Nick Ottens (Atlantic Sentinel) | 400,000 Americans are dead. Trump added $7 trillion to the debt. He told thousands of lies… Donald Trump’s presidency ends on Wednesday. He leaves behind an America that is more in debt, more isolated in the world, less generous and less safe
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Nick Ottens (Atlantic Sentinel) | Dutch prime minister Mark Rutte has tendered his government’s resignation to King Willem-Alexander. With only two months to go before elections, and the government remaining in a caretaker capacity to manage the coronavirus crisis in the Netherlands, the resignation is largely symbolic. But smaller parties in Rutte’s coalition felt they had to take responsibility for what an inquiry described as an “unprecedented injustice” in the tax service, which wrongly accused more than 20,000 families of fraud.
Litecoin, Dash, and Binance Coin have also made double-digit gains in the dizzying rally, which comes amidst a string of positive headlines. PornHub made cryptocurrency the default payment option on Tuesday, the Federal Reserve committed to additional stimulus on Wednesday, and Elon Musk whipped up a social media frenzy on Sunday by asking MicroStrategy CEO Michael Saylor how to buy large amounts of Bitcoin.
2020 has been a historic year in many ways and when it comes to IPO activity, it is no different. This year, the world has seen the highest IPO capital raising activity in a decade, with USD 331 billion raised across 1,591 listings.
Azad Zangana (Schroders) | As promised at the previous Governing Council meeting, the European Central Bank (ECB) has today announced additional stimulus to aid the economic recovery. This follows the new restrictions introduced last month to stop the spread of the coronavirus. The pandemic emergency purchase programme (PEPP) will be expanded by €500 billion to a total of €1.85 trillion. Purchases will be extended to at least the end of March 2022.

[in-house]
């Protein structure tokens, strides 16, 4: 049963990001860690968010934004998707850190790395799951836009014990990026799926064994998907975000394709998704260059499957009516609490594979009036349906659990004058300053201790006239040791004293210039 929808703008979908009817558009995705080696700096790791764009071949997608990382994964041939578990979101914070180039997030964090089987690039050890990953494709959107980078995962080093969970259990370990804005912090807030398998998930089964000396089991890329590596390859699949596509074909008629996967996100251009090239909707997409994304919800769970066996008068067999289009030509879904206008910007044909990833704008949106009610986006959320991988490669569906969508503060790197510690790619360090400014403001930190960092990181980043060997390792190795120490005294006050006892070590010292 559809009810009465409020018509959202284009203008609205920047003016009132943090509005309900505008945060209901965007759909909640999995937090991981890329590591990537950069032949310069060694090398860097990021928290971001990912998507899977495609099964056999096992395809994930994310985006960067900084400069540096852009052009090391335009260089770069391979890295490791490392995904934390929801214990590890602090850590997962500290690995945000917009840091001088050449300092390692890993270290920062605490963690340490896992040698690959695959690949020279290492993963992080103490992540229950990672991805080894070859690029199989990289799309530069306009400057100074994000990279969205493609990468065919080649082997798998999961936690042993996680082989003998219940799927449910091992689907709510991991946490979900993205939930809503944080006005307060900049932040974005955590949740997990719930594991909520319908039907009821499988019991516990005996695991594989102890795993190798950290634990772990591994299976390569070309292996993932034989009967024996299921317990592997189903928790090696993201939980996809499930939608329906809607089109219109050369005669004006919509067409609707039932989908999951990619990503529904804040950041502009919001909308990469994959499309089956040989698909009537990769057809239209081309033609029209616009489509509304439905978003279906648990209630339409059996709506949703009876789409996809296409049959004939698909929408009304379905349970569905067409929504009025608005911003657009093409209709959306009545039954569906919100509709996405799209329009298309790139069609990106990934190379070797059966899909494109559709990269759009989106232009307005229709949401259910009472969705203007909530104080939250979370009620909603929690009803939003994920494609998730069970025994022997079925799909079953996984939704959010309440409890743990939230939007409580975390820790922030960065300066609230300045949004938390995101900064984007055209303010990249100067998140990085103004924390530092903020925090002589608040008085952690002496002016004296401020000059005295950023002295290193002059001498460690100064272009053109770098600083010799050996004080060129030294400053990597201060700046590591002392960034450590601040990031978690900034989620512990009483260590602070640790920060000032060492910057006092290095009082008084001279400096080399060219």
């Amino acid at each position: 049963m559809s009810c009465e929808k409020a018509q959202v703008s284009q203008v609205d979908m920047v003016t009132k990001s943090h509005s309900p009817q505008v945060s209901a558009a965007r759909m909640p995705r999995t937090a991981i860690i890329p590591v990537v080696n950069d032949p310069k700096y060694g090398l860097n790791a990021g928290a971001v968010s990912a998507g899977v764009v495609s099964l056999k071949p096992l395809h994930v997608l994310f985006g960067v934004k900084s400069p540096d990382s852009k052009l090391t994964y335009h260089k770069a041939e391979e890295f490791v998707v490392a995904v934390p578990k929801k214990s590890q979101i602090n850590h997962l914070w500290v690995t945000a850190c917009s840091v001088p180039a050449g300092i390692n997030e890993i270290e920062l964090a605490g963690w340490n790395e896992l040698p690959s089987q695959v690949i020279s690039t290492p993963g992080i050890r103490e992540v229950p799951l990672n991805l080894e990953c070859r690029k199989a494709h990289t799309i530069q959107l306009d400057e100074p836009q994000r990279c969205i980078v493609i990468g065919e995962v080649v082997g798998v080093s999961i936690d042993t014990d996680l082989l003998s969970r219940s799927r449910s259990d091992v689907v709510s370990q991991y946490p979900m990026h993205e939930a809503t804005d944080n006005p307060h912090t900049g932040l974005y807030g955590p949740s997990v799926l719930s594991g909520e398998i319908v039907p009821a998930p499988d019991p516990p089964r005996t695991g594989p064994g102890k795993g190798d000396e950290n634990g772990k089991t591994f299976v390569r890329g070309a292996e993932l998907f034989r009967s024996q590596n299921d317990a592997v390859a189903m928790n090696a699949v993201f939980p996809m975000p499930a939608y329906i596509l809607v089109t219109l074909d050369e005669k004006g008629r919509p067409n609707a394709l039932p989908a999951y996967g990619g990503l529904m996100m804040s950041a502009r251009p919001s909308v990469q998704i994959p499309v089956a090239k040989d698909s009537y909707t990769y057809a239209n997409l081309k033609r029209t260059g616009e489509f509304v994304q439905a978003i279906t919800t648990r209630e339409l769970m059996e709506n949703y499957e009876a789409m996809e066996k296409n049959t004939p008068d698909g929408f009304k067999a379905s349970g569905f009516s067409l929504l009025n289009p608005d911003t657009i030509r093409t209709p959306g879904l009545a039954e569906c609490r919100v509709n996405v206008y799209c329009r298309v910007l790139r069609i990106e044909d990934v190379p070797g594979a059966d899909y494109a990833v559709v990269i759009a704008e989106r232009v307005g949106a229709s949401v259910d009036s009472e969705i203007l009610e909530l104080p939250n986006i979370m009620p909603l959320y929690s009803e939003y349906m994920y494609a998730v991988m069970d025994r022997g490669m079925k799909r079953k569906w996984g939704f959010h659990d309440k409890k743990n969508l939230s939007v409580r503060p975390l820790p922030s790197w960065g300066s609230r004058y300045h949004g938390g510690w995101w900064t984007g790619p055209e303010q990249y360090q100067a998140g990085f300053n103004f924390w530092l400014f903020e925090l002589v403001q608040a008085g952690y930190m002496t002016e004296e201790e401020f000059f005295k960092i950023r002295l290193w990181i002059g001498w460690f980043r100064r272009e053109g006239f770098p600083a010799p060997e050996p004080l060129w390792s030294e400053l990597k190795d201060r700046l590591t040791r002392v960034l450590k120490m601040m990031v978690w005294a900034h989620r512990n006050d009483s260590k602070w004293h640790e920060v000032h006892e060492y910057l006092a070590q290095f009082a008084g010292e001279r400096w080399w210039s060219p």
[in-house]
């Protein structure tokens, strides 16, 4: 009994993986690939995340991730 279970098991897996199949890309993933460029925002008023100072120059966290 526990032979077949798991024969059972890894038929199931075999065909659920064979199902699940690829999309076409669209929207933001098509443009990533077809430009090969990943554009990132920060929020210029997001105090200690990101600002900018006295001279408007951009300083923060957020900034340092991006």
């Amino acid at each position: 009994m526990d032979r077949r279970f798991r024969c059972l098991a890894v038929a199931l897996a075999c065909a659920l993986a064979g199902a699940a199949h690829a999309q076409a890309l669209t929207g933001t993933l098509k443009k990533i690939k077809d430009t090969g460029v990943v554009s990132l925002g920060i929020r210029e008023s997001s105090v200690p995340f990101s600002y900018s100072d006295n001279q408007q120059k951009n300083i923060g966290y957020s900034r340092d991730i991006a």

Flosbach von Storch | National debt-to-GDP ratios have already reached historic highs. Gross national debt will likely exceed 260 per cent of GDP in Japan by the end of the year, and reach around 140 per cent in the USA and around 100 per cent in the eurozone. Concerns about the high level of debt being unsustainable in the long run are at least theoretically unjustifiable as long as interest rates and government bond yields remain close to zero. This is because zero interest rates allow practically any deficit or mountain of debt to be easily funded.
Peter Isackson | In a New York Times article that appeared just before this week’s interminable presidential cliff-hanger of an election, Lisa Lerer pondered how things might unfold after a Biden victory. She and the rest of the US punditry thought at the time that it might be decisive enough to define the future of the nation. Lerer cites Representative Pramila Jayapal’s speculation that Biden’s triumph could inaugurate an era of spectacular reform: “A White House victory would give Mr. Biden a mandate to push for more sweeping overhauls.”
The election count is continuing and the chances of the Democrat candidate reaching the White House are increasing. Although with a much tighter result than the polls predicted, Joe Biden wins in the key states of Wisconsin and Michigan, as well as being ahead in Arizona and Nevada. The latest recount gives Biden 264 and Trump 214. Despite the result, Donald Trump is announcing he will file several complaints in these key states, demanding new recounts and threatening to go to the Supreme Court.
With the counting still to be completed (some states like Pennsylvania and Michigan will continue to count votes until the end of the week), the candidates are very tied (238 Biden vs 213 Trump) against Biden’s victory that had been discounting the markets. Breaking all the democratic rules, Donald Trump calls himself the winner and asks that the postal ballot count be stopped (about 5 million votes), since it is a “fraud to the American public” and “an embarrassment to our country”.
Joe Biden is the clear favourite to win the US elections, with in addition a fair chance of a “blue wave”. In the opinion of Gilles Möec, chief economist at AXA IM, given the need of another fiscal push, in the short term, it is probably the optimal outcome for the market especially if the results come quickly. Questions on the long-term US policy stance will come later.